Despite a mass exodus of his congregation and a large drop in numbers at his annual Azusa summer conference, Bishop Carlton Pearson of Tulsa, Okla., has said he will stand by his commitment to preach a "more appealing and attractive message of God's unconditional love for all."
In a lengthy interview with "Charisma" magazine, the pastor of the more than 5,000-member Higher Dimensions Family Church offered a revealing look at his ministry's current standing in the wake of his recent shift to what has been called the "gospel of inclusion" -- a doctrine that states no declaration of belief in Christ as Savior is necessary for going to heaven.
Pearson's preaching caused a split in his congregation three years ago. Four pastors left and founded other churches. The bishop came under widespread public scrutiny earlier this year after he lost a bid for mayor of Tulsa and after a May article in "Charisma" called attention to his "new" doctrinal stance.
His annual conference has always averaged 7,500 to 10,000 people a night, he said, but not this summer. "This year, we never had a crowd above 4,500. In my church, people left by the hundreds. We probably lost thousands. But some are already coming back," he said.
Although he does not like the term "inclusion," Pearson said he does believe that Jesus' death and resurrection paid the price for all the world to spend eternal life in heaven, without the requirement that people repent, confess and receive their salvation.
Citing verses in Hebrews, Romans, Isaiah, Timothy and Revelation, among others, Pearson said Scripture clearly shows that the "vast multitudes" will be in heaven. He interprets that to mean most of the world, not just the 20 percent or so of the world's population who are Roman Catholic or Protestant or who claim to be born again.
"I have been preaching this for several years," he told "Charisma." "It's not 'new.' But evidently someone heard it who was not a regular part of this congregation and didn't understand."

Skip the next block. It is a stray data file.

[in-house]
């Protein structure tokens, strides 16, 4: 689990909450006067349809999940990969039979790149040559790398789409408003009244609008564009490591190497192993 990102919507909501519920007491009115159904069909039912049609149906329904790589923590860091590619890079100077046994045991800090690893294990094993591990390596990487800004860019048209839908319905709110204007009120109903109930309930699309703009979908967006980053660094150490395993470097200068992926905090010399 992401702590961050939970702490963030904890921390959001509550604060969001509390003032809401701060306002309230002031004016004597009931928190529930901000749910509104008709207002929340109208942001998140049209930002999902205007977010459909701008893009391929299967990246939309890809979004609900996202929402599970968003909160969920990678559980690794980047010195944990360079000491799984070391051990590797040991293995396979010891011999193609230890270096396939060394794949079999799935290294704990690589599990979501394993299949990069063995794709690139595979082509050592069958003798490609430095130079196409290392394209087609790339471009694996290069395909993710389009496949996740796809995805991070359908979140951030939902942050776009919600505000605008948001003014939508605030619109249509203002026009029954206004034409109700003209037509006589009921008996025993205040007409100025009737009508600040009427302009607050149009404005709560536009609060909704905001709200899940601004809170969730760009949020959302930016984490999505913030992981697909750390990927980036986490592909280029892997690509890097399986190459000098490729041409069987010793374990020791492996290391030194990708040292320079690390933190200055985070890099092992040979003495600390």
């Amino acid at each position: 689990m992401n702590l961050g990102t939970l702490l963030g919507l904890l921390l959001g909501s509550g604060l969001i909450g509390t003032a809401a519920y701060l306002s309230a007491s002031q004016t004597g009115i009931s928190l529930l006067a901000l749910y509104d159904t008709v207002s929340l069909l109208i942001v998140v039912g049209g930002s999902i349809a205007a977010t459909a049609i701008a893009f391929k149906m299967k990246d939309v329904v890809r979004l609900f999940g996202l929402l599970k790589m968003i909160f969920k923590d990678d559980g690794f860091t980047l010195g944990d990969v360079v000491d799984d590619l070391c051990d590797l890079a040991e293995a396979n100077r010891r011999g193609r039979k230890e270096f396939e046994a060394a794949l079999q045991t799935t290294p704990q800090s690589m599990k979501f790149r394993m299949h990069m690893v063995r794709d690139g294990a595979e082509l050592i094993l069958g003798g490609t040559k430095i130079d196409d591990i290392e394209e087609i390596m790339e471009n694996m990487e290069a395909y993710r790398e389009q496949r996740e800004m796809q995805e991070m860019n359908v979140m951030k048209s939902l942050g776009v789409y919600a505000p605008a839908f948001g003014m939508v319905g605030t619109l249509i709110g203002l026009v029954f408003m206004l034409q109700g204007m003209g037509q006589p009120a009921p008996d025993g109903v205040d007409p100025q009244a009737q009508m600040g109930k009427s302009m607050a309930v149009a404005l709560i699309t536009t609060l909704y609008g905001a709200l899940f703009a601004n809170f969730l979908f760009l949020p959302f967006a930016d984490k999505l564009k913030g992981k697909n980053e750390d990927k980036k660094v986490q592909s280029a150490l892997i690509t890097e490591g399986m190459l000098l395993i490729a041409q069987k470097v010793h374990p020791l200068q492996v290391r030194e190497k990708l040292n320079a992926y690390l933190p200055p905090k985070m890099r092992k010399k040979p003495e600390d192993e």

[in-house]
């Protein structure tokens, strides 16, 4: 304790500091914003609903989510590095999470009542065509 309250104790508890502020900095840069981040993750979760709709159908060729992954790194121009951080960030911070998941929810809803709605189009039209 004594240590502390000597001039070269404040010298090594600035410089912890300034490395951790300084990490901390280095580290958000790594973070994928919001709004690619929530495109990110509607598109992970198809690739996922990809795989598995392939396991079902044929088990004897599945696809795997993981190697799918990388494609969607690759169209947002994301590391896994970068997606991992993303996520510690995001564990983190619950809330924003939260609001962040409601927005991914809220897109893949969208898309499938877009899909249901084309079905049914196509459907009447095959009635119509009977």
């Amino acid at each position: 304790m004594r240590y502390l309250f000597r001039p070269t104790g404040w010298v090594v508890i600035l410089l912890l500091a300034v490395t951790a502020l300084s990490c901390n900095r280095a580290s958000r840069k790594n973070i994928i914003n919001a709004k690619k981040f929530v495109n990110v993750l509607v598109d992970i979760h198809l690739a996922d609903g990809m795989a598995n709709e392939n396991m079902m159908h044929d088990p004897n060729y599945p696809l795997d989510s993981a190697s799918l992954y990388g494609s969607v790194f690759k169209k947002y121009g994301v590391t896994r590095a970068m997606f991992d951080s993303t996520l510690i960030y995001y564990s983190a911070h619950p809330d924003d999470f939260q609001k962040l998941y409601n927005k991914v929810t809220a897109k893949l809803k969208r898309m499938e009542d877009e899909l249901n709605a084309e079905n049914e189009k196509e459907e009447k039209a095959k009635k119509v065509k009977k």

Pearson said he is not the only one introducing what he labels a "paradigm shift." Other pastors also preach a gospel that includes the world, calling themselves "Universal Reconciliationists," he said.
Where Pearson veers from evangelical doctrinal norms is in stating that human beings are neither required nor given a choice to determine their eternal destiny. The presumption is they will go to heaven. Only those who have "tasted of the fruits" of real intimacy with Christ and have "intentionally and consciously rejected" the grace of God will spend eternity separated from Him.
Other pastors have asked to have Pearson removed from the speaking lineup of conferences, such as the August Prophetic Awakening 2002 in Fresno, Calif. Integrity Music has been weighing a decision on whether to release Pearson's new "Azusa: We Cry Out" album to the Christian and mainstream markets.
Pearson has said he is open to "loving correction" if he can be shown that he is off-base. However, he admits he has been hurt by the outright rejection by high-profile leaders who have not even spoken to him directly. "I've lost some of the dearest, most respected friendships I've ever had," Pearson said. "But even though they misunderstand or misinterpret me, I still highly value them."
Pearson said he plans to hold a Contending for the Faith conference at Higher Dimensions Oct. 2-4 to answer questions and clear up any misunderstandings about the teaching of universal reconciliation